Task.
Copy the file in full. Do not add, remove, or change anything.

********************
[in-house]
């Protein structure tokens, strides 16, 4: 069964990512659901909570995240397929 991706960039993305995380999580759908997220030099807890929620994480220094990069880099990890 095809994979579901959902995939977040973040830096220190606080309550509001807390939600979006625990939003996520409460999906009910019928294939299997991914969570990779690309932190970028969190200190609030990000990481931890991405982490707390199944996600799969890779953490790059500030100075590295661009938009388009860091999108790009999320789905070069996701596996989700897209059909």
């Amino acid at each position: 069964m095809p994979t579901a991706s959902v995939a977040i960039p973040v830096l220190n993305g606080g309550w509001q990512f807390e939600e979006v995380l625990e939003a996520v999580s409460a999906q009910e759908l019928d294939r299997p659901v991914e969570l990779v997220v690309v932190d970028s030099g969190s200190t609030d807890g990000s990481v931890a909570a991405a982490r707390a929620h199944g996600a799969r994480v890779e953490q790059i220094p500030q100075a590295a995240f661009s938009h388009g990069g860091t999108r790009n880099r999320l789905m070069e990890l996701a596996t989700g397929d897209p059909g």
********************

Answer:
[in-house]
């Protein structure tokens, strides 16, 4: 069964990512659901909570995240397929 991706960039993305995380999580759908997220030099807890929620994480220094990069880099990890 095809994979579901959902995939977040973040830096220190606080309550509001807390939600979006625990939003996520409460999906009910019928294939299997991914969570990779690309932190970028969190200190609030990000990481931890991405982490707390199944996600799969890779953490790059500030100075590295661009938009388009860091999108790009999320789905070069996701596996989700897209059909």
């Amino acid at each position: 069964m095809p994979t579901a991706s959902v995939a977040i960039p973040v830096l220190n993305g606080g309550w509001q990512f807390e939600e979006v995380l625990e939003a996520v999580s409460a999906q009910e759908l019928d294939r299997p659901v991914e969570l990779v997220v690309v932190d970028s030099g969190s200190t609030d807890g990000s990481v931890a909570a991405a982490r707390a929620h199944g996600a799969r994480v890779e953490q790059i220094p500030q100075a590295a995240f661009s938009h388009g990069g860091t999108r790009n880099r999320l789905m070069e990890l996701a596996t989700g397929d897209p059909g």